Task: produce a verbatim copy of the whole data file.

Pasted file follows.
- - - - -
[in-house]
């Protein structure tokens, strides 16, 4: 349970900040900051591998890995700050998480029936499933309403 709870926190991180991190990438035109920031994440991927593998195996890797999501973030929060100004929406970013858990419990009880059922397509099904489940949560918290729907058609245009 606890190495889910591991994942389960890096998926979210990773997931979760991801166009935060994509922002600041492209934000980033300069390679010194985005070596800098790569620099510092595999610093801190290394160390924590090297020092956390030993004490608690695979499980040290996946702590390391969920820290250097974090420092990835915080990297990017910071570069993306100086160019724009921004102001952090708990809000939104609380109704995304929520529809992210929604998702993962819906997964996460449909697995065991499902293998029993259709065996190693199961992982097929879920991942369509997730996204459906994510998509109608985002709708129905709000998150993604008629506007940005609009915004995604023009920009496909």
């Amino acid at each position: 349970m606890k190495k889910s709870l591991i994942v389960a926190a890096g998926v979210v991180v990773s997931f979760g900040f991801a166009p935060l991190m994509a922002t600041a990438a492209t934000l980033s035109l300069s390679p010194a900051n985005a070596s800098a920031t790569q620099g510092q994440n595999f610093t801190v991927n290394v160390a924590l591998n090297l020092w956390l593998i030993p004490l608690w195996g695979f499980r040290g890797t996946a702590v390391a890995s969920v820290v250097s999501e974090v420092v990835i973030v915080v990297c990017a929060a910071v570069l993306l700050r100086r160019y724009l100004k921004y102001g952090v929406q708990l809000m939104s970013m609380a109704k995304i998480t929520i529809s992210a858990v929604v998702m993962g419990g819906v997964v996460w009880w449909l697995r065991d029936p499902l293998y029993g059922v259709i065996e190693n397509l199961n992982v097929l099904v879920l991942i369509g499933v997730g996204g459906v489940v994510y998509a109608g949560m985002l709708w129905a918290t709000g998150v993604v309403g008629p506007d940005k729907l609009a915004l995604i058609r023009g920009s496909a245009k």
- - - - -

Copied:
[in-house]
């Protein structure tokens, strides 16, 4: 349970900040900051591998890995700050998480029936499933309403 709870926190991180991190990438035109920031994440991927593998195996890797999501973030929060100004929406970013858990419990009880059922397509099904489940949560918290729907058609245009 606890190495889910591991994942389960890096998926979210990773997931979760991801166009935060994509922002600041492209934000980033300069390679010194985005070596800098790569620099510092595999610093801190290394160390924590090297020092956390030993004490608690695979499980040290996946702590390391969920820290250097974090420092990835915080990297990017910071570069993306100086160019724009921004102001952090708990809000939104609380109704995304929520529809992210929604998702993962819906997964996460449909697995065991499902293998029993259709065996190693199961992982097929879920991942369509997730996204459906994510998509109608985002709708129905709000998150993604008629506007940005609009915004995604023009920009496909």
């Amino acid at each position: 349970m606890k190495k889910s709870l591991i994942v389960a926190a890096g998926v979210v991180v990773s997931f979760g900040f991801a166009p935060l991190m994509a922002t600041a990438a492209t934000l980033s035109l300069s390679p010194a900051n985005a070596s800098a920031t790569q620099g510092q994440n595999f610093t801190v991927n290394v160390a924590l591998n090297l020092w956390l593998i030993p004490l608690w195996g695979f499980r040290g890797t996946a702590v390391a890995s969920v820290v250097s999501e974090v420092v990835i973030v915080v990297c990017a929060a910071v570069l993306l700050r100086r160019y724009l100004k921004y102001g952090v929406q708990l809000m939104s970013m609380a109704k995304i998480t929520i529809s992210a858990v929604v998702m993962g419990g819906v997964v996460w009880w449909l697995r065991d029936p499902l293998y029993g059922v259709i065996e190693n397509l199961n992982v097929l099904v879920l991942i369509g499933v997730g996204g459906v489940v994510y998509a109608g949560m985002l709708w129905a918290t709000g998150v993604v309403g008629p506007d940005k729907l609009a915004l995604i058609r023009g920009s496909a245009k």